Williams Funhouse, 1990
The first time I heard the music and saw that head on the playfield, I knew this was going to be a great game.
The music has a manic carnival tone to it, using odd harmonics to good effect. The segues from intro to main theme to stress themes are perfect. Very original and it never gets old.
Rudy. Unless you've seen him in action, it's hard to describe the excellent effect they created with this character. His jaw is driven by a tricky combination of a standard solenoid driver, an interface board which converts the binary solenoid commands into an analog voltage to drive an electric motor, and the proper mechanical gears and linkage to the jaw.
The perfectly-synchronized movements of the jaw with the speech yields an uncanny effect...very life-like indeed. Combined with the shifty eye movements and the eyelids (which pop wide open at appropriate moments during Rudy's speech), Funhouse really does live up to it's original promise to make "pinball come alive".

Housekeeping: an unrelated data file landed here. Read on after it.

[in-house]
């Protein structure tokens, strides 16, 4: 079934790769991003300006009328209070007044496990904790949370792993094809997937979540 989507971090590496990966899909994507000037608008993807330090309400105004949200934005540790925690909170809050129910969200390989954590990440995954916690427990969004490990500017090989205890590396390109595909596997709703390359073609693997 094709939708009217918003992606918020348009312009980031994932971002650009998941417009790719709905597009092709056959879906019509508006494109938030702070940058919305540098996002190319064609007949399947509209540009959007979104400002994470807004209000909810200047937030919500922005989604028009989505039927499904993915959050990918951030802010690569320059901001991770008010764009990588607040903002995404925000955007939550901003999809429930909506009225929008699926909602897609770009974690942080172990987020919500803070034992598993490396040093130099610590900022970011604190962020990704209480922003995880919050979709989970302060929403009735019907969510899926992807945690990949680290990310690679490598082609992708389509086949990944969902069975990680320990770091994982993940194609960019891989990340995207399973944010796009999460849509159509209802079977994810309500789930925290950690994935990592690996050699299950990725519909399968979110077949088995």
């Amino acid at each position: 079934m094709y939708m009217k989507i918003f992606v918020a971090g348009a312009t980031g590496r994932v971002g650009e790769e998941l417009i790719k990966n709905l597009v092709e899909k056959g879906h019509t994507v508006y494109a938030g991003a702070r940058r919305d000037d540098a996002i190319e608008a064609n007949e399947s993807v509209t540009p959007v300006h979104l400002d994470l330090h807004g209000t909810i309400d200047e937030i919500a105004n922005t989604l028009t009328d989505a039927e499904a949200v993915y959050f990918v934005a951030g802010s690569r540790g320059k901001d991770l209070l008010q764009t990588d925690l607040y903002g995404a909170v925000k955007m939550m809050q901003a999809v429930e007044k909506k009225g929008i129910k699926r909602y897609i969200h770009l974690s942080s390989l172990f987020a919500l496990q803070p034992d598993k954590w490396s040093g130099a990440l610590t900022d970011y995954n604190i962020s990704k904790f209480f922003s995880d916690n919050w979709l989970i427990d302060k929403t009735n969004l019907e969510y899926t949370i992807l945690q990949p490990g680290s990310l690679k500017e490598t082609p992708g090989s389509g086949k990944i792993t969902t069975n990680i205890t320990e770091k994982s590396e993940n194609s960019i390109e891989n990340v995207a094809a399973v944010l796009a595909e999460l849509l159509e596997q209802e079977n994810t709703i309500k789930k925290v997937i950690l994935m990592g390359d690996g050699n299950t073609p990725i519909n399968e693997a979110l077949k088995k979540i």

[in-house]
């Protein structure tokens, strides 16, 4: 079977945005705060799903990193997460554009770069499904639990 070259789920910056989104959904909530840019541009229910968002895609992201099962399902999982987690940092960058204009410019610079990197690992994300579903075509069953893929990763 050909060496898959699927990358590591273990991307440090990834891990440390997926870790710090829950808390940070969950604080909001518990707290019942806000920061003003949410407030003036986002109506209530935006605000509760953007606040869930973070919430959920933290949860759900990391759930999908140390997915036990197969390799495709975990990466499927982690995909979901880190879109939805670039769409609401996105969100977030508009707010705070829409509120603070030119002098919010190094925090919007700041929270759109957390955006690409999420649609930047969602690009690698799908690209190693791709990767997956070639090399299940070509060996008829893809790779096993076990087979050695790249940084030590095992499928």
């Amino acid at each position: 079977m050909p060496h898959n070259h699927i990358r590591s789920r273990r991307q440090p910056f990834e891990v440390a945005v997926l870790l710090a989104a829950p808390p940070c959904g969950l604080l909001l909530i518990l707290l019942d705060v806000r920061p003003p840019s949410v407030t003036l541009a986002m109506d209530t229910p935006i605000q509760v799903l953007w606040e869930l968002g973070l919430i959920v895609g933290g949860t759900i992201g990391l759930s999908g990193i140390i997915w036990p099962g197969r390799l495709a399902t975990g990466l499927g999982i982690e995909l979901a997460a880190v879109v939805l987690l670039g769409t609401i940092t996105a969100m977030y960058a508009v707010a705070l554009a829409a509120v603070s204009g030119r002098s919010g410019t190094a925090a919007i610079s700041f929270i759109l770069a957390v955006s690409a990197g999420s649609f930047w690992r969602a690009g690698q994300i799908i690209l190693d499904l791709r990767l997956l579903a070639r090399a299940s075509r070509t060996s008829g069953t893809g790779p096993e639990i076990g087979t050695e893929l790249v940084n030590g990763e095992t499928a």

The object of the game is simple on the surface, but has many levels and sub-plots to keep it entertaining.
Other fun things to do in the game:
This game is currently undergoing a complete
overhaul and rebuild.
Below are some teasers, or see the gallery of the reassembled game.
Reworked wiring harness!
Check out the photos of my efforts to eliminate the
spaghetti-like mess of wires found under the
I got rid of the ugly cover over the transition between
|Big Time Cabinets
comes through with a fantastic
replacement for the old, tired cabinet and head.
This is a great finishing
touch and makes the whole
For basic Fun Factor, Funhouse wins. I'd say it is a must-have for any pinball collection.
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